In an age of rapid technological progress, staying competitive requires a change not only in your products and technology, but in the processes used to develop them. This is especially true in the world of software development.

In the past few years, the software industry has adopted agile development practices, which emphasize frequent launches rather than a few large product releases every year. Such practices help teams stay nimble and adaptable to rapid market changes. Two popular frameworks for implementing software agile development are known as Scrum and Kanban.

Scrum:  With this methodology, the work is done in short bursts that are usually about two weeks in length, and it is divided up among people serving in three different roles.

The first role is that of the Product Owner, who is responsible for maintaining the business strategy for the product. The second role is the Team, which is usually a group of fewer than 10 developers responsible for building the product. The third role is known as the Master, who acts as the bridge between the Product Owner and the Team. The Master also ensures that the Team stays on task by preventing the Product Owner from introducing new requirements in the middle of a development cycle.

The benefit of this approach is that it allows the developers to do what they are good at while still enabling the Product Owner to drive the overall strategy. In addition, having one person act as a facilitator between the Product Owner and the Team helps to avoid wasted effort caused by poor communication.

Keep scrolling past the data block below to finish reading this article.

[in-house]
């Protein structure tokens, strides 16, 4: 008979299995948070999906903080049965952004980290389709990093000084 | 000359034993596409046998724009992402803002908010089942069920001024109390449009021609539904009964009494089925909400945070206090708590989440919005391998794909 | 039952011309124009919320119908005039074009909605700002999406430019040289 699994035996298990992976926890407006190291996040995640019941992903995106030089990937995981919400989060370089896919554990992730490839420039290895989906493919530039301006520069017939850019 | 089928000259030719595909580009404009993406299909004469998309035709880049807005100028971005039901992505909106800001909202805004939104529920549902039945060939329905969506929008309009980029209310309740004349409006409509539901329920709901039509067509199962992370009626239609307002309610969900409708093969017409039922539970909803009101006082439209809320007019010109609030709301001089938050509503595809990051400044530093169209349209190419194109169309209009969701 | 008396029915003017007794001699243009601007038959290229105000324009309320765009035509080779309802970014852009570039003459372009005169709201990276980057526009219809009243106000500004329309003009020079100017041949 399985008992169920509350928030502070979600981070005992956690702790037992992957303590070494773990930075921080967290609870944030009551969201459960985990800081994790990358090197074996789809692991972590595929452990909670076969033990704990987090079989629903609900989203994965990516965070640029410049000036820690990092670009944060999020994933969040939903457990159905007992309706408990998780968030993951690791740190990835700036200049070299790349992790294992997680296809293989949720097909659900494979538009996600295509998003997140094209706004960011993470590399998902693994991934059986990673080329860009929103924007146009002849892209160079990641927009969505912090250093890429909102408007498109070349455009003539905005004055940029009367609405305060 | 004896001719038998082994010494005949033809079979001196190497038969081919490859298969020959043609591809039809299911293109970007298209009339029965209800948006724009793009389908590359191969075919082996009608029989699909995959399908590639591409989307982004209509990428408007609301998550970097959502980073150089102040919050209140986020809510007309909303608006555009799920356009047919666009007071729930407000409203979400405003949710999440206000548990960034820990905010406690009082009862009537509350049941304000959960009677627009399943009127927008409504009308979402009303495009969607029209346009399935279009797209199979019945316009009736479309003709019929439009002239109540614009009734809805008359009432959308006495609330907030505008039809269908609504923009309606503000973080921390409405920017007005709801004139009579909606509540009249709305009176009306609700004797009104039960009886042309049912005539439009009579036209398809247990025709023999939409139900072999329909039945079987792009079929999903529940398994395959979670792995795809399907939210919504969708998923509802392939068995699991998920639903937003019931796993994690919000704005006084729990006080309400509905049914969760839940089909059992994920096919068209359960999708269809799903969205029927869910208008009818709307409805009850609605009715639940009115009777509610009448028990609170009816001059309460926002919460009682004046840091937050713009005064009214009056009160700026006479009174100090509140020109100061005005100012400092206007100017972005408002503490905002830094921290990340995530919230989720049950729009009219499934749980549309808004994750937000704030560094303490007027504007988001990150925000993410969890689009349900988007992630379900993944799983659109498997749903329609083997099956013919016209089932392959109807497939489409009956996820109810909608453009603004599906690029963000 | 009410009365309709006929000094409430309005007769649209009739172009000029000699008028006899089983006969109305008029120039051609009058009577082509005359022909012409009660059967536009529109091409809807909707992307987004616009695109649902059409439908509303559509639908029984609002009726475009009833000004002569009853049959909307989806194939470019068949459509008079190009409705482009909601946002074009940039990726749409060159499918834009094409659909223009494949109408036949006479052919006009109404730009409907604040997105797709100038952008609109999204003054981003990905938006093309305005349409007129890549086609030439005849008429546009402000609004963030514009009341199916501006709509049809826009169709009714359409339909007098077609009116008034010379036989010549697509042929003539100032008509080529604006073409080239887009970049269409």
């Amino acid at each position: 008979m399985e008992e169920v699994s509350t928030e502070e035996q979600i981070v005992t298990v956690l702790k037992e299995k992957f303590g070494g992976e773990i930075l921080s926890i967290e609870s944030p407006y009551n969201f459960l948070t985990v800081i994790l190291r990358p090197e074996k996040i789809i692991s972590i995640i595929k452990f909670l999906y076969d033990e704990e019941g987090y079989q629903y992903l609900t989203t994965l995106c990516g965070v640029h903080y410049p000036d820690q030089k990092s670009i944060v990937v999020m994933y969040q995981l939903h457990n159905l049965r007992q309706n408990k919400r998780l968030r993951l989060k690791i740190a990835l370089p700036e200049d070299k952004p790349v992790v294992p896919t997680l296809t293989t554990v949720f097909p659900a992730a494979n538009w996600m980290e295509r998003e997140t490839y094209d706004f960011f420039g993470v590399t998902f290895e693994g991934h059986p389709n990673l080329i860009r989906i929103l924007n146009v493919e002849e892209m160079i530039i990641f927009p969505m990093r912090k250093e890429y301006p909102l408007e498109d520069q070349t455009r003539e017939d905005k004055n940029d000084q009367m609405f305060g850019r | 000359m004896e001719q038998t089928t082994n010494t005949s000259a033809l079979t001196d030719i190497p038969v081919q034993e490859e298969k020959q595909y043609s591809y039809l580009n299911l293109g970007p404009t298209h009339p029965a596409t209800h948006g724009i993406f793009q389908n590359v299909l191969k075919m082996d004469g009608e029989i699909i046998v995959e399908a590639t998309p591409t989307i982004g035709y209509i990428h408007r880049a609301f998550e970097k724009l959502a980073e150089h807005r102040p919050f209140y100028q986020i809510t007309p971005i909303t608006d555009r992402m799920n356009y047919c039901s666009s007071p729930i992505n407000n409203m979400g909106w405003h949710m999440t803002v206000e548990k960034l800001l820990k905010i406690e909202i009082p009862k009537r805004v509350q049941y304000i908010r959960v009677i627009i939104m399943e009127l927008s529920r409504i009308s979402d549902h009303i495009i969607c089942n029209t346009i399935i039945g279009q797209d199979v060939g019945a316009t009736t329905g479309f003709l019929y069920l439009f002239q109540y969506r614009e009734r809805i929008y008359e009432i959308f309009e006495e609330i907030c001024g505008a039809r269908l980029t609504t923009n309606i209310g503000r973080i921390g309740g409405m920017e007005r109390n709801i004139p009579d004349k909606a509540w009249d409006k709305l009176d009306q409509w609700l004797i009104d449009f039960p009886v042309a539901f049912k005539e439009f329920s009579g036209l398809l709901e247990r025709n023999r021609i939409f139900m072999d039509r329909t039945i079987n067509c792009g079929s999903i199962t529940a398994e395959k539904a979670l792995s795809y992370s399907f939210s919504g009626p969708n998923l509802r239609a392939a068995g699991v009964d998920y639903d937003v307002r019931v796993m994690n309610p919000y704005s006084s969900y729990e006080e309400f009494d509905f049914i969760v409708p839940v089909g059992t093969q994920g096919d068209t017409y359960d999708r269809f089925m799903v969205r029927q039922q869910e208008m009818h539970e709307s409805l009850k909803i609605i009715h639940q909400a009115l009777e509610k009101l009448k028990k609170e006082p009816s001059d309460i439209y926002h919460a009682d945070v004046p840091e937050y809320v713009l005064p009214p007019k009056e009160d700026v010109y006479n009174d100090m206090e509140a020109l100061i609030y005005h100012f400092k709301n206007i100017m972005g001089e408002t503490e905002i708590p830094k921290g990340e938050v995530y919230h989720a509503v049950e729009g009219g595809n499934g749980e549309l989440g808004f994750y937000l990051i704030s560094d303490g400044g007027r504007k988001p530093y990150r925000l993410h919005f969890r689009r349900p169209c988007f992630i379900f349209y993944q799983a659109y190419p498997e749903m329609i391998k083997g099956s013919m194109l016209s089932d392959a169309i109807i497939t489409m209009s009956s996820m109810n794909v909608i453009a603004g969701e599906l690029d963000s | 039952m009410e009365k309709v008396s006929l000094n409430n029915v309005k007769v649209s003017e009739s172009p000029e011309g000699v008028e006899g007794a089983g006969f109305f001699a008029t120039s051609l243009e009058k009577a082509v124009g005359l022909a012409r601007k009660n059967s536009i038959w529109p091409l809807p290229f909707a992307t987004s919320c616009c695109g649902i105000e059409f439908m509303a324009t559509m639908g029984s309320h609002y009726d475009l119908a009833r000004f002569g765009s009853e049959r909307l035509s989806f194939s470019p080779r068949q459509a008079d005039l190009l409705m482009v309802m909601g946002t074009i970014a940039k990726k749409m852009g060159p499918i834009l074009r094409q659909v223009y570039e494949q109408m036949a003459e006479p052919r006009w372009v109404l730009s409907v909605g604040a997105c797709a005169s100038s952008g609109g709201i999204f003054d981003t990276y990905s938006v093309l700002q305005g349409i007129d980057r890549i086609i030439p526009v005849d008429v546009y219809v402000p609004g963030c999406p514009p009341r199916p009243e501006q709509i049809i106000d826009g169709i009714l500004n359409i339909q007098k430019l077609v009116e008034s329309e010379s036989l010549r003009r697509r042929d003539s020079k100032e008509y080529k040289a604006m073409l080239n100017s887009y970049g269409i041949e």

Kanban:  In this methodology, the emphasis is on continuous improvement and minimizing the cycle time. The work is planned out using “cards” that list the backlog of tasks that need to be accomplished. When a team completes a task, they simply take the next card and start working. Meanwhile, the product owner can add, remove, or re-prioritize items in the backlog at any time based on the needs of the business.

Which one should you choose?

Of the two methods, Kanban has less structure, which can be either a benefit or a drawback. In a very small team where communication is unlikely to be an issue, you can benefit from the added agility of this method. This is especially true if you are working on a brand new product that has yet to find a product-market fit, because you can quickly try new things, measure the results, and adapt. This allows you to easily experiment to find out what works.

In a larger company, the focus on communication makes Scrum ideal. When your company finds a product that customers like, this approach can help you focus on what works while maintaining good communication between the product owner and the developers.

Each approach to software agile development has pros and cons. Whichever approach you use, there is no doubt that agile development has numerous benefits over the old methods of software development, including more agility, flexibility, and improved communication with your team.